Entertainment 12.8.2016 12:04 pm

‘Pete’s Dragon’: A high-flying success

Pete’s Dragon. Picture: Disney

Pete’s Dragon. Picture: Disney

Adults and children will enjoy this Disney reboot with heart.

Pete’s Dragon first surfaced as a musical live-action animated feature in 1977 about a nine-year-old orphan and his magical dragon whom nobody could see. Now, almost four decades later, Disney has given the story a complete reboot, with a cute boy named Pete (Oakes Fegley) and a delightfully warm digitally animated dragon who turns in a heart-warming performance.

David Lowery’s version of Pete’s Dragon is aimed at a new generation. Young viewers will be able to relate to the boy’s adventure and adults will buy into this engaging story. It starts with young Pete paging through a picture book in the back seat of a family station wagon. In the next instance, a deer bolts from the bush and forces the car off the road. Pete’s parents are killed, signalling the darkest opening of a Disney film since Bambi.

A frightened Pete is chased by wolves deeper into the forest when suddenly a magical thing happens; a giant green, doglike creature materialises whom Pete calls Elliot. We move ahead six years. Pete has survived the ordeal becoming a wild boy of the forest.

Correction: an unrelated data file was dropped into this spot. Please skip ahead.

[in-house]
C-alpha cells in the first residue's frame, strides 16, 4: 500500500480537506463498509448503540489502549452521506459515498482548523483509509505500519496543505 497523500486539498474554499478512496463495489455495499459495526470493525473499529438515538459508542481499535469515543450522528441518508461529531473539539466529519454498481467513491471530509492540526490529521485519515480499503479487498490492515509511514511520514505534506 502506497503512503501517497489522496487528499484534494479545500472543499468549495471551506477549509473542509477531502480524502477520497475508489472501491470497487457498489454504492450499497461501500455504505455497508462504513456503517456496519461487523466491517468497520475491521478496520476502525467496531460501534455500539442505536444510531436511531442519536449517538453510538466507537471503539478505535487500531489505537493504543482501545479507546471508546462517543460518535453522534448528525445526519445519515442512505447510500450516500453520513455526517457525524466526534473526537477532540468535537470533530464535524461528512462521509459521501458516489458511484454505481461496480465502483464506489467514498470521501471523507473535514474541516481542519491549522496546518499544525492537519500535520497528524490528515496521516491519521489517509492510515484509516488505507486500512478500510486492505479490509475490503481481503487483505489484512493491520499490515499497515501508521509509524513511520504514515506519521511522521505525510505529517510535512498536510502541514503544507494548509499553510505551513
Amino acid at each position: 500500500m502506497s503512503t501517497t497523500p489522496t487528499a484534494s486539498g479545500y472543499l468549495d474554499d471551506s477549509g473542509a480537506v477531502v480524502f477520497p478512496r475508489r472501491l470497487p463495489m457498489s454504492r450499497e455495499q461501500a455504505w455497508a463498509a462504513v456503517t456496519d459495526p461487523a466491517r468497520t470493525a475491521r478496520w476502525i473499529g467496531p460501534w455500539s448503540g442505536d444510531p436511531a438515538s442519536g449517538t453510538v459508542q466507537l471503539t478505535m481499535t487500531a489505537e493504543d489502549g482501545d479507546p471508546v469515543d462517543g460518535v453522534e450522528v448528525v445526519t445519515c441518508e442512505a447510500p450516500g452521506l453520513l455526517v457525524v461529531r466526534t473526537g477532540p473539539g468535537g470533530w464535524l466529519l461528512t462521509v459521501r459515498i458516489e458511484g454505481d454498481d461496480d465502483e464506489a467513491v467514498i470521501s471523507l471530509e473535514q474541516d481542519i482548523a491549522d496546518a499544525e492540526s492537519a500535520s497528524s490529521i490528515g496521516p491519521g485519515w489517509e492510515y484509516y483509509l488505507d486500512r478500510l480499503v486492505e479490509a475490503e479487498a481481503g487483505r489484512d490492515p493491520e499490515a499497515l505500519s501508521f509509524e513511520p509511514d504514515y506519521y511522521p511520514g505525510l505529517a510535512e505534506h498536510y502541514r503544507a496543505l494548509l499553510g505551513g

The first human Pete sees is Grace (Bryce Dallas Howard), a kindly forest ranger who is tracking endangered species in order to protect their habitat from a lumber company operated by her fiancé (Wes Bentley). In an engaging moment of mutual curiosity between Pete and Grace’s soon-to-be daughter-in-law, Natalie (Oona Laurence), the 10-year-old reveals himself, only to be brought into town and treated like a circus attraction.

The relationship between Pete and Elliot is endearingly rendered and it’s obvious that the filmmakers have studied what endears humans to their pets and amplified those qualities into the realm of fantasy. But by Jove it works! The film takes a sinister turn when an ambitious logger sees an opportunity to capture Elliot, believing him to be the ultimate hunting trophy.

All in all, this film ticks all the right boxes with good all round performances and a solid story-line. And the dragon itself is a wonderfully “real” creation.

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